Service to the Guru (II): Jabala Satyakama gets knowledge of Brahman

This is the continuation of Part I. The author is Bhakti Promode Puri. I translated it 15 years ago. There is a sequel of stories about guruseva from Mahabharata, which I will post tomorrow.

Satyakama takes care of Gautama's cows

Gautama had a herd of cattle, many of which were weak and sickly. He selected four hundred of those that were in the poorest health and gave them to Satyakama, saying, “My child, please take care of these cows.”

Satyakama took the herd Gautama had given him and said, “Master, I shall not return home until these four hundred head have increased and become a thousand.” After saying these words with his hands folded, Satyakama paid his obeisance to his guru and left with the cows. He then began to feed them with the best grains, grasses and water that he could. He took them through woods that were safe from wild beasts, absenting himself from his guru’s ashram for several years. Gradually, the cattle regained their health and started to reproduce until they numbered a thousand, throughout which time Satyakama accepted the hardships of living in the forest and watching over the herd. All this was done in the spirit of a surrendered disciple.

tomāra sevāya duḥkha haya jata, seo ta parama sukha
sevā sukha duḥkha parama sampad nāśaye avidyā duḥkha

All miseries faced in the course of your service are actually the source of great happiness. The feelings of both happiness and distress arising from your service are riches, for they destroy the misery of ignorance. (Bhaktivinoda Thakur, Śaraṇāgati, 18)

The surrendered disciple accepts the order of the spiritual master without question. When the spiritual master sees such a sincere disciple, his heart becomes pleased. His pleasure makes Krishna’s pleasure possible.

When the herd of cattle reached a thousand head, the wind god Vayu entered one of the bulls and began to speak to Satyakama, “O Satyakama! Our number has now reached a thousand. You have made good your promise to your guru, so take us back to his ashram. But first I would like to say something to you about one of the feet of Brahman.”

Satyakama answered, “Please go on,” and Vayu answered through the bull, “'The eastern region is one quarter; the western region is one quarter, the southern region is one quarter, the northern region is another quarter. O gentle one, this is one foot of Brahman, consisting of four quarters; it is known as prakāśavat (“endowed with light”).”

The bull continued, “One who knows this and meditates on the foot of Brahman consisting of four quarters, by the name of prakāśavat, also becomes endowed with splendor in this world. In other words, whoever knows and meditates on this foot of Brahman by the name of prakāśavat, consisting of these four quarters, conquers the resplendent worlds.”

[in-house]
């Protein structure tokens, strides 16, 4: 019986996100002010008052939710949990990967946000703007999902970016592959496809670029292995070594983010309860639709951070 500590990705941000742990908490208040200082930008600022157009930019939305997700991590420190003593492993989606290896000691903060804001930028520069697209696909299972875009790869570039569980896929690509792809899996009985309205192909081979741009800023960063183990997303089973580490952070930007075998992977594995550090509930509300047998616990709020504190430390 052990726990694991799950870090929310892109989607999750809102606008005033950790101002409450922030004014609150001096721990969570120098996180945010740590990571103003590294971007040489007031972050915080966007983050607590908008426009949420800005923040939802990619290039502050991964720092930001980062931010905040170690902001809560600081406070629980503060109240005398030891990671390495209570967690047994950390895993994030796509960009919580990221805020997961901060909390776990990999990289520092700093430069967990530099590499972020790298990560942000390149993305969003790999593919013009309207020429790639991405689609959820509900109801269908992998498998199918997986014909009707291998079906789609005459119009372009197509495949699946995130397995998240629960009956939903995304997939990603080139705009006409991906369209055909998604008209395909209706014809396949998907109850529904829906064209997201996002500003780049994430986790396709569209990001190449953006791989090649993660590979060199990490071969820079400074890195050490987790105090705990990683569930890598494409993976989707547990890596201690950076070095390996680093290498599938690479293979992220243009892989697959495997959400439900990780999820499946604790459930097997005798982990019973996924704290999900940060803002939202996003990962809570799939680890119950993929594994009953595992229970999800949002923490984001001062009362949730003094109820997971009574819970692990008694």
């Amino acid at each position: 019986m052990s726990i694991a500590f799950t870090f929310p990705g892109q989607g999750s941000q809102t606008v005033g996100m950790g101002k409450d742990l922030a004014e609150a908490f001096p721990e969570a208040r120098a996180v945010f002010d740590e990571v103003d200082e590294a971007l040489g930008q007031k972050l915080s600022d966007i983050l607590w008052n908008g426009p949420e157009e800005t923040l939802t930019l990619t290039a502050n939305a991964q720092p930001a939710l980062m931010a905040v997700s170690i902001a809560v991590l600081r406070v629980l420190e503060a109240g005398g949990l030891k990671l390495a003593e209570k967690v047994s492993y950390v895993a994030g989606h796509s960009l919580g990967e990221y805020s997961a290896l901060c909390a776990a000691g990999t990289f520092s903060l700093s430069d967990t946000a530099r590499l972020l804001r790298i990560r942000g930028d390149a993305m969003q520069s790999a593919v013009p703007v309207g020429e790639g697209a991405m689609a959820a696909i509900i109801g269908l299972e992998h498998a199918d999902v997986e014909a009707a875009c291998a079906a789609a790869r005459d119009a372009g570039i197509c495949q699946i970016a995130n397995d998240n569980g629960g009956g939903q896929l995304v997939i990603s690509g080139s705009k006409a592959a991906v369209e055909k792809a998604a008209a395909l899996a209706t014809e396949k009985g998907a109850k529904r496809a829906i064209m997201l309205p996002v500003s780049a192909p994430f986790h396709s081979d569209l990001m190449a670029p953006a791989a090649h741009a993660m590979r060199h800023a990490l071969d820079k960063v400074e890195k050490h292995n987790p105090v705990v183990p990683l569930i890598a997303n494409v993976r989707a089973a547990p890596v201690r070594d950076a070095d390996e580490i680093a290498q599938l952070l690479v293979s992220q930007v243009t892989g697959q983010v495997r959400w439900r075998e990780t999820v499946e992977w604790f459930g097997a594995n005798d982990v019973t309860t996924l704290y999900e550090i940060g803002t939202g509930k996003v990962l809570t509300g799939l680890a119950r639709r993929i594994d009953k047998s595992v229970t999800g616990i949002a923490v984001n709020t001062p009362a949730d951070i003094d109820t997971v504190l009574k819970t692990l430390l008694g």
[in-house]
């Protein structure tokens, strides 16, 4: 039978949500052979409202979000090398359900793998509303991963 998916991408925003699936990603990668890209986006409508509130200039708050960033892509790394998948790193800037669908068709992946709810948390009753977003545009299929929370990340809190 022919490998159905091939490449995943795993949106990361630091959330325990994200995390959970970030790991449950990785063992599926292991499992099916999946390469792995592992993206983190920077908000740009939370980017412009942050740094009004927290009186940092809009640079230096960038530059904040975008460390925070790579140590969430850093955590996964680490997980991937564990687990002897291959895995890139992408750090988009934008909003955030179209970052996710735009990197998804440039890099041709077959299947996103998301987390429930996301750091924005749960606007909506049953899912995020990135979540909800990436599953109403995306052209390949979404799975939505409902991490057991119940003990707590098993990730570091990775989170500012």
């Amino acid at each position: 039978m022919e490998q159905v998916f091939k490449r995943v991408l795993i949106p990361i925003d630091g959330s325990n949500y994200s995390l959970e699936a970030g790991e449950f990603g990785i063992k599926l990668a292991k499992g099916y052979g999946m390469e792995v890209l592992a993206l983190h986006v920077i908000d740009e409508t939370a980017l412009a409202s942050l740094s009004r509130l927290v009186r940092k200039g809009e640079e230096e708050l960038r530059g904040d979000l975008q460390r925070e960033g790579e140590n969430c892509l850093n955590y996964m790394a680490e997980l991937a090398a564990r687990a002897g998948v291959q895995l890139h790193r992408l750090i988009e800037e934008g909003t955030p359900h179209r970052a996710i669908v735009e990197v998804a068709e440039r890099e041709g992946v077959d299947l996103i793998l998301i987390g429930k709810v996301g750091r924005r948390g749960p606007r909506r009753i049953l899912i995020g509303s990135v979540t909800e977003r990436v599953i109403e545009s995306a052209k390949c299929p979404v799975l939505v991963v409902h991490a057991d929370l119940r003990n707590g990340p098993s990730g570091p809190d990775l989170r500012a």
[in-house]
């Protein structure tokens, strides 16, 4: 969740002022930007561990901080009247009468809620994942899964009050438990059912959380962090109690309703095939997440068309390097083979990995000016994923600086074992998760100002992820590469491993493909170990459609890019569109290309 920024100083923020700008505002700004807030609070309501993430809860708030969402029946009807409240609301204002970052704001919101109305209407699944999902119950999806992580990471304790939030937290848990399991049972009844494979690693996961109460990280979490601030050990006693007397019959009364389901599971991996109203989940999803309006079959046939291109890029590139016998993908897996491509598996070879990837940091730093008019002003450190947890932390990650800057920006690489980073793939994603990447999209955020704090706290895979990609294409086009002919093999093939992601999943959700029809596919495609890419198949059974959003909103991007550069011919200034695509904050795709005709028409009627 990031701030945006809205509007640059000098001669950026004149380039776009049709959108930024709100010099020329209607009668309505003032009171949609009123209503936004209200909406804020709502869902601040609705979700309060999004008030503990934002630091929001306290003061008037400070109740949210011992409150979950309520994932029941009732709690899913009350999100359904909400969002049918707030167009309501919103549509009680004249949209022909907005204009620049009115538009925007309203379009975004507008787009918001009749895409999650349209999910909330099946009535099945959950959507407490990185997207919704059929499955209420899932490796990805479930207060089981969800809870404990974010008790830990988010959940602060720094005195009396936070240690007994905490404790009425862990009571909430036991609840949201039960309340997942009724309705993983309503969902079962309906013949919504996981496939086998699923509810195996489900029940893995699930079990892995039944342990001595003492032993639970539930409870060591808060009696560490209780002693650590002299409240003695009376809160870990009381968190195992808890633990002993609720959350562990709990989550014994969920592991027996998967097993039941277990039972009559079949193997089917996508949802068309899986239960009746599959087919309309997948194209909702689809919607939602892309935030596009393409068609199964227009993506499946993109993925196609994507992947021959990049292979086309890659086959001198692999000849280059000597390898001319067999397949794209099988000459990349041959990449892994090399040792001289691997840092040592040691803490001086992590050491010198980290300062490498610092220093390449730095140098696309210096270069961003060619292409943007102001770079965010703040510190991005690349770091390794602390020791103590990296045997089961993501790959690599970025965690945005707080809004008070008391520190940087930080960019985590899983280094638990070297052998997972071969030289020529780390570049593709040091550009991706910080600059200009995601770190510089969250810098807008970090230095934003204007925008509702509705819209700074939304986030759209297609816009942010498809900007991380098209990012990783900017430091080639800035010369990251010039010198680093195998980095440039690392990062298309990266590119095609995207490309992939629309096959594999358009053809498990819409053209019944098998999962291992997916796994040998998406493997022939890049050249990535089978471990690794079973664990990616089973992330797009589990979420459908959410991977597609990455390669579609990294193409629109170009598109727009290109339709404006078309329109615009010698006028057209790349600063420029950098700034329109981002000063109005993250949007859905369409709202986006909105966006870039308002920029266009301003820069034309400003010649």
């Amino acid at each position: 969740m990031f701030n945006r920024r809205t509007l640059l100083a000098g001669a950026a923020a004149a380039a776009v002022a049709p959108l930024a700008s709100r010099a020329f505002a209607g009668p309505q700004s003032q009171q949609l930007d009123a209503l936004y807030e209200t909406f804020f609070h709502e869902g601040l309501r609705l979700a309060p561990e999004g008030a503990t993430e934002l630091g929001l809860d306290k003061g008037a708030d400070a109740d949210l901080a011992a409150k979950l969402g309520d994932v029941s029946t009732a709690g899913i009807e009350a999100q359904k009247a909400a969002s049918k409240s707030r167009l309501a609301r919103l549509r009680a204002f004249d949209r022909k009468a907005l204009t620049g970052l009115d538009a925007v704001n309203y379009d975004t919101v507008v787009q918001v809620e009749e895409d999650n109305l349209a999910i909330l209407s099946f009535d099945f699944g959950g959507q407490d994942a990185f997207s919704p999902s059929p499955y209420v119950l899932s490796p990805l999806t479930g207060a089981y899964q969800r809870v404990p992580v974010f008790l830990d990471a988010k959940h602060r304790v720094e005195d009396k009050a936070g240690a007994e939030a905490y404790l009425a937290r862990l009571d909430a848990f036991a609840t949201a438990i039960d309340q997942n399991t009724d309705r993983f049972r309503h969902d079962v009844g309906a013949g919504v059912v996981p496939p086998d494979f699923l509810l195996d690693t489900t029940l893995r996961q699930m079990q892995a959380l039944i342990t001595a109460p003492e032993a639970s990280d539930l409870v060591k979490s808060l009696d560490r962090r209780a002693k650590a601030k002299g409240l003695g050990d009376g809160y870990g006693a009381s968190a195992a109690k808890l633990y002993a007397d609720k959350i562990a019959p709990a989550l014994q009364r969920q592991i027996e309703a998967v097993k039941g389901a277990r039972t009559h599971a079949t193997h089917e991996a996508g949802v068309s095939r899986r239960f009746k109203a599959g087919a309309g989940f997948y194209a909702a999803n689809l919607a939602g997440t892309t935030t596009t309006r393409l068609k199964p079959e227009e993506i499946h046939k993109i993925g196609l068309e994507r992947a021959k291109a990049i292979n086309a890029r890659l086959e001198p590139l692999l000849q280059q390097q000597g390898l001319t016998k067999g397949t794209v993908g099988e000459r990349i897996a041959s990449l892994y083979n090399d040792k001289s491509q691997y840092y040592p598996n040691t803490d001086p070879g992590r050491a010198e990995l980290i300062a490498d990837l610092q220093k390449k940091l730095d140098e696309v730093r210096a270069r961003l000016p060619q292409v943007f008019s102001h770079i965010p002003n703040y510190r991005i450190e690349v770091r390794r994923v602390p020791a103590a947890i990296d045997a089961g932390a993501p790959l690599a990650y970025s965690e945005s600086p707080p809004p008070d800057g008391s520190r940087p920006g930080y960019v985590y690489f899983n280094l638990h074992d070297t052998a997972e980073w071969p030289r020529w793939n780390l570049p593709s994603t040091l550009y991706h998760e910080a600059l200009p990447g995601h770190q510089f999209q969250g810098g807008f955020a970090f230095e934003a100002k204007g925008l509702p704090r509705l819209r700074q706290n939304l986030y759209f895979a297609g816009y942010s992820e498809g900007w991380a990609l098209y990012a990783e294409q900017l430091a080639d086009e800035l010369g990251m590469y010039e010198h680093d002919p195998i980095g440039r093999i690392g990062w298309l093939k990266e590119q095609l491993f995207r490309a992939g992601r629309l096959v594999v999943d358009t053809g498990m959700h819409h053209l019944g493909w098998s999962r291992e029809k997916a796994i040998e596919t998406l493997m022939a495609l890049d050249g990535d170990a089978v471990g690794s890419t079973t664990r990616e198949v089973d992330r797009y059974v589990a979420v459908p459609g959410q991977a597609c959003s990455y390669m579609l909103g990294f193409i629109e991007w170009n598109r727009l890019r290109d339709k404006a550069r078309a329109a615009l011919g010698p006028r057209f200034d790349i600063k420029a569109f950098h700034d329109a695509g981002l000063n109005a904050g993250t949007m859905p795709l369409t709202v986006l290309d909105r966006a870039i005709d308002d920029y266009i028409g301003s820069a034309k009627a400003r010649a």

After having completed his instructions, Vayu said, “Tomorrow, the fire will tell you of another of Brahman's feet.” And with that, the bull fell silent.

The next day, Satyakama completed his daily rituals and then resumed driving the cows toward the house of his teacher. When evening fell, he decided to camp for the night. He penned the cows, then went to gather firewood, lit the fire, and then sat facing the fire and began to meditate on the words the bull had spoken to him on the previous day.

At that moment, the god Agni called to him from the fire, “Satyakama! O gentle one! I should like to instruct you in one of the feet of Brahman.”

When Satyakama humbly indicated his desire to listen, Agni said, “The earth is one quarter, the sky is its second quarter, heaven the third, and the ocean the fourth. This is the second foot of Brahman, consisting of four quarters. It is called anantavat (‘possessing no end’). One who knows this and meditates on this foot of Brahman consisting of four quarters and named anantavat himself has no end in this world, that is, he takes on infinite qualities. And whoever knows this and meditates on this foot of Brahman named anantavat, consisting of four quarters, conquers over unlimited indestructible worlds after his death."

Agni then said, "Tomorrow, a swan will instruct you in another foot of Brahman,” and fell silent.

On the morrow, Satyakama completed his daily rituals as before and then continued driving the herd toward the house of his teacher. Once again, evening fell before they could arrive and so he sought out a suitable place to camp for the night. He gathered firewood, lit the fire, sat down facing it and began to meditate on the words Agni had spoken to him on the previous day.

As he sat there, the Sun God appeared to him in the form of a swan. According to Shankara, the sun is also known as haṁsa, or "swan," because of its clarity and because it appears to fly in the sky. The swan began to speak, “My child, I shall instruct you in another foot of Brahman.”

When Satyakama humbly indicated his desire to listen, the swan said, “Fire is one quarter, the sun another, the moon is the third quarter and lightning the fourth. This is a foot of Brahman, consisting of four quarters and called jyotiṣmat (‘full of light’). One who knows this and meditates on this foot of Brahman consisting of four quarters and going by the name of jyotiṣmat becomes luminous in this world. And, after death, whoever knows this and meditates on the foot of Brahman known as jyotiṣmat, consisting of four quarters, conquers over the luminous worlds.”

Then the Sun God in the form of a swan said, “Tomorrow, a diver bird will instruct you in the last remaining foot of Brahman,” and fell silent.